Tank fed system
There should be isolating valves on the pipework running from the bottom of the water storage tank (usually located in the loft, or in a cupboard). Lever valves can be turned 90 degrees to the off position. Valves with a circular handle are turned clockwise to shut the valve. Once the water has been shut off, run the hot and cold taps to allow the remaining water in the system to drain.
Warning – mixer taps can back feed water from the cold system into the hot water system or vice versa. Do not run both the hot and cold taps at the same time.
If there is a leak from your heating system, not from a nut or gland which can be tightened with a spanner (i.e. from a radiator), then you may need to relieve the pressure inside the heating circuit. This can be difficult. Firstly, identify which type of system you have as there are two types, sealed or vented.
The pressure, or head, is provided by a header tank. This is a small tank, about one foot by two foot, usually located in the loft (it may be in a cupboard, but will always be above the tallest radiator on the system). A ball valve is usually used to fill the tank. Tie the ball valve up to prevent further water entering the system. Now you can drain the water out of the circuit.
These include combination boilers and system boilers. If you have a pressure gauge either on the boiler or next to an expansion vessel, then you have a sealed system. Sealed systems do not usually fill up automatically so you can move straight to draining the system.
To drain the system you should have a drain cock or small tap, usually underneath one of the radiator valves (it can be underneath the boiler or outside the house, usually pushed through an airbrick).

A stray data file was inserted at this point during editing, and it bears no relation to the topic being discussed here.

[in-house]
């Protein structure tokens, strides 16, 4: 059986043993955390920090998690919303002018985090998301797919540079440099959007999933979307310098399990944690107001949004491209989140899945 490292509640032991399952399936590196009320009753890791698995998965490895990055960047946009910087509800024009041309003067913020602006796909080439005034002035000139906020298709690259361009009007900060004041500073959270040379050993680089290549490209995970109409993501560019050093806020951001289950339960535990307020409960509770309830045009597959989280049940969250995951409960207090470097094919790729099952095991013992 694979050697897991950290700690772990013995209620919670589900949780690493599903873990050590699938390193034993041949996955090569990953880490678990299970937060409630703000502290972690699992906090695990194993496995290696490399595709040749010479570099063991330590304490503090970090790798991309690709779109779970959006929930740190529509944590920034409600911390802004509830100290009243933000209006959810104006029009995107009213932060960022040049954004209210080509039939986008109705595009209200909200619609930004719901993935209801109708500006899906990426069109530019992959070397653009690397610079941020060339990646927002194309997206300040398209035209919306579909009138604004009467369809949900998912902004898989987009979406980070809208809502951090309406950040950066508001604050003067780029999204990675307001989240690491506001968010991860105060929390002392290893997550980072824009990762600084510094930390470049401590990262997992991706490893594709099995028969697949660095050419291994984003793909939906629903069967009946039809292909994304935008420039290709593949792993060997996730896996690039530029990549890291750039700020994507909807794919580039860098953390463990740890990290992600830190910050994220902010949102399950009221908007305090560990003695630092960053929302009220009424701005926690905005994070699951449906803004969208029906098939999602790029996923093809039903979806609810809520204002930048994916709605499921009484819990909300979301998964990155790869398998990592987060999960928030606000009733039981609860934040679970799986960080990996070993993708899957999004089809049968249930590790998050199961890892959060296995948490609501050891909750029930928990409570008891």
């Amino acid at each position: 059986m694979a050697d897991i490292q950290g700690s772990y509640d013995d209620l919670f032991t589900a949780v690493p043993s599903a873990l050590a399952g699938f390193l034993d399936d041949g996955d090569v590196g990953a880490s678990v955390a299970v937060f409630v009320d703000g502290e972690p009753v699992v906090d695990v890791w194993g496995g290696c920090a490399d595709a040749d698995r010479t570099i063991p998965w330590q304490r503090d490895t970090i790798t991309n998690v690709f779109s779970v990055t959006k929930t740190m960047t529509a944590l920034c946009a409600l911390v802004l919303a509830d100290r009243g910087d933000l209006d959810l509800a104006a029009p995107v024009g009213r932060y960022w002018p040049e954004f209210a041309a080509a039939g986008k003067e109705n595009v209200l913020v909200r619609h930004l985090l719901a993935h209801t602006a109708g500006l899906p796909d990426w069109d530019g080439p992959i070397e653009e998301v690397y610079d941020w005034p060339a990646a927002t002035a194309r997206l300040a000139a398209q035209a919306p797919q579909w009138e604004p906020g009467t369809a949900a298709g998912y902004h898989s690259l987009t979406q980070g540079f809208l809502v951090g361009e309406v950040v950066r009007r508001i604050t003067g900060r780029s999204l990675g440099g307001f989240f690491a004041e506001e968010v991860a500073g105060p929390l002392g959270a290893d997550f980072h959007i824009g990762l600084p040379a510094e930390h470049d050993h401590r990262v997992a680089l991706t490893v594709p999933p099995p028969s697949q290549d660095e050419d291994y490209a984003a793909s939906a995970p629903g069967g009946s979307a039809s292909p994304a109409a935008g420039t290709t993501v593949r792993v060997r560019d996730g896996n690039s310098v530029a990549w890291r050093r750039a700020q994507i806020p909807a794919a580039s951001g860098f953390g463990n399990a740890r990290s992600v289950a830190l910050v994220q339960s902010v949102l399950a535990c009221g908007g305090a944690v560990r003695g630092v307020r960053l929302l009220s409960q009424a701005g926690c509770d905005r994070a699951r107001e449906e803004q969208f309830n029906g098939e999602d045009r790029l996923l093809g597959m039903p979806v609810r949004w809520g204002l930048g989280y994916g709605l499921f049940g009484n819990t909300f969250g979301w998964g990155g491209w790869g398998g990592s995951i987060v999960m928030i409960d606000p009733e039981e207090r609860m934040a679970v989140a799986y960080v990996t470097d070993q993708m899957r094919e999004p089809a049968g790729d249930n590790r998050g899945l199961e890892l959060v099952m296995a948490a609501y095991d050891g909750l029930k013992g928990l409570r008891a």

Attach a hose to the drain valve and run the other end to a drain. Now use a spanner to open the drain cock (turn anti-clockwise). Once opened the water should drain. The drain cock operates a rubber washer. These are notorious for becoming stuck and difficult to open.
If the drain cock opens without releasing the water it is usually possible to dislodge it with a large screw or small screwdriver, however this is not recommended without a wet and dry vacuum at hand as the water will usually be released very quickly (if the drain cock is outside this may not be a problem).
If you have the tools and the know-how, taking this kind of action can prevent expensive water damage. However, if not done correctly further damage could result. If you are not 100% sure of what you are doing, call a fully insured professional instead.
If you smell gas – call this special emergency number 0800 111 999.
SHUT OFF YOUR EMERGENCY GAS VALVE, DON’T OPERATE ANY SWITCHES, JUST OPEN THE DOORS AND WINDOWS AND WAIT OUTSIDE.
If your toilet is taking longer than normal to clear then the chances are you have a blocked drain. Call someone who knows about drains as soon as possible. Acid rarely works on blocked toilets. Sinks, baths and basins can often be fixed by using specialist acid. Off the shelf products from DIY centres rarely work.
Free consultation and advice, free quotations, no fix no fee repairs.
TD Property Maintenance Limited
Registered Company Number: 10591494
12 Selby Close